After you apply: get next steps - Hire a live-in caregiver
Once you have hired a caregiver under the Live-in Caregiver Program, you must meet a number of conditions.
As an employer participating in the Live-in Caregiver Program, you must provide:
- acceptable working conditions
- reasonable duties
- fair market wages
- private accommodation, such as a room with a lock on the door, and
- a key to the house so that they have free access.
Your caregiver pays rent for a room in your home and is entitled to privacy. You should not enter the caregiver’s room without permission. Your house is your employee’s home as well as his or her workplace. You should respect the caregiver’s cultural or religious practices and discuss his or her needs.
A live-in caregiver is protected by employment standards legislation in most provinces and territories. For instance, they are entitled to:
- days off each week
- statutory holidays
- extra pay for overtime work, and
- a salary that meets at least the minimum wage.
It is your responsibility to find out what these standards are and to respect the laws of your province or territory..
Contact your provincial or territorial authorities to find out how t o provide medical insurance for your employee. You may be required to pay premiums or a health tax on your employee’s behalf. You cannot deduct health premiums or taxes from their wages.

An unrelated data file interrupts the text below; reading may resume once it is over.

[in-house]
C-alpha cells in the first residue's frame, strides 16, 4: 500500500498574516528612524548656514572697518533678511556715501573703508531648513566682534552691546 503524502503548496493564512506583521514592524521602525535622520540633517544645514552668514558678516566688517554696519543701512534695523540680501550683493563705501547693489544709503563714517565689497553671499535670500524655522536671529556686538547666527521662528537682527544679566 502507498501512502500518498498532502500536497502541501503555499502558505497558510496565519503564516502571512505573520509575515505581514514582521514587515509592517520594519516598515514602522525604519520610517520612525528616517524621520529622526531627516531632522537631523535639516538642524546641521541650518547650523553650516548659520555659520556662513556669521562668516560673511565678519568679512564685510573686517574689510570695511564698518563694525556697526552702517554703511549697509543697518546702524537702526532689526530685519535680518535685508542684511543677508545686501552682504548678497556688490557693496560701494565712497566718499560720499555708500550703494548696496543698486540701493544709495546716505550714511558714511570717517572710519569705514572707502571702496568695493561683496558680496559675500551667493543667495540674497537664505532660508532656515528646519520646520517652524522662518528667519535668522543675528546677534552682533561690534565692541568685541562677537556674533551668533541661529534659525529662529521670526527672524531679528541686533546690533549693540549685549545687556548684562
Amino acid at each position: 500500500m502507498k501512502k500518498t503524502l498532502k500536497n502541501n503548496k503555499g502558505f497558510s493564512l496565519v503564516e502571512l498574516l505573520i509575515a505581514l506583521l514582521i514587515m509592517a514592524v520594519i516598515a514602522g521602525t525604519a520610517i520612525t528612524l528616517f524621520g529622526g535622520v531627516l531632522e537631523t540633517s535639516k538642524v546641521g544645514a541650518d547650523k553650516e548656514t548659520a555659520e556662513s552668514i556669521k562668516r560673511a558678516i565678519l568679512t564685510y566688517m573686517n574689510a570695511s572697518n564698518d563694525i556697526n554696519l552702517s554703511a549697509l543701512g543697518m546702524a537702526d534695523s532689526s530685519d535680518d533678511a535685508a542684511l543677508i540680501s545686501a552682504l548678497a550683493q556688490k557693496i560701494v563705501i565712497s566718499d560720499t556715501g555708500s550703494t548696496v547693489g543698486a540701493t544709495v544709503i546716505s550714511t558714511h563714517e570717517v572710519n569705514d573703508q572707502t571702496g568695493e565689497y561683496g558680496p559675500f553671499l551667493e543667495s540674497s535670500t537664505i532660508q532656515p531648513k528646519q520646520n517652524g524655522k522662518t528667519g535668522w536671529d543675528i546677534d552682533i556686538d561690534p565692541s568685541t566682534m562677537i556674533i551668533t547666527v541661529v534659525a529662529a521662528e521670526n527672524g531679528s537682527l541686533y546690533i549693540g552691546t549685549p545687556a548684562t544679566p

Live-in caregivers have the right to be covered under workers’ compensation laws in most provinces and territories. You are responsible for arranging for your caregiver’s compensation when they arrive in Canada.
Workers’ compensation is an employer’s insurance plan. You should ensure that your employee is covered in case he or she is injured on the job. Contact your local workers’ compensation office for more information.
If you hire a live-in caregiver, you are required by federal law to register as an employer with the Canada Revenue Agency (CRA). When you register, the CRA will give you an information guide with the necessary forms and instructions.
You must give your employee a record of employment (ROE) when the employee’s work term with you finishes. You will not be able to get the ROE unless you are registered as an employer.
All employers in Canada must keep written records of workers’ employment. You must keep records of an employee’s earnings and give them a statement of earnings with each pay cheque. The statement should show your employee’s gross and net pay, specific deductions, the purpose of these deductions, and the total hours worked (including overtime) during that pay period.
You must also give your employee a T4 slip for the previous year’s employment by the end of February each year. The T4 slip will show your employee’s total gross earnings and total deductions for income tax purposes. Your employee will require the T4 to file an annual income tax return.
You must deduct from your employee’s pay:
- income tax
- Employment Insurance premiums, and
- Canada (or Quebec, if applicable) Pension Plan contributions.
You must regularly remit these deductions to the CRA. Check with provincial or territorial authorities or the ESDC/Service Canada centre about other deductions such as workers’ compensation and health insurance.
Room charges are calculated on a weekly or monthly basis, depending on the conditions of the employment contract. Whether you may deduct room and board directly from your employee’s pay cheque may be governed by provincial or territorial employment standards laws.
Charges for meals not eaten by your employee in your home cannot be deducted from his or her pay.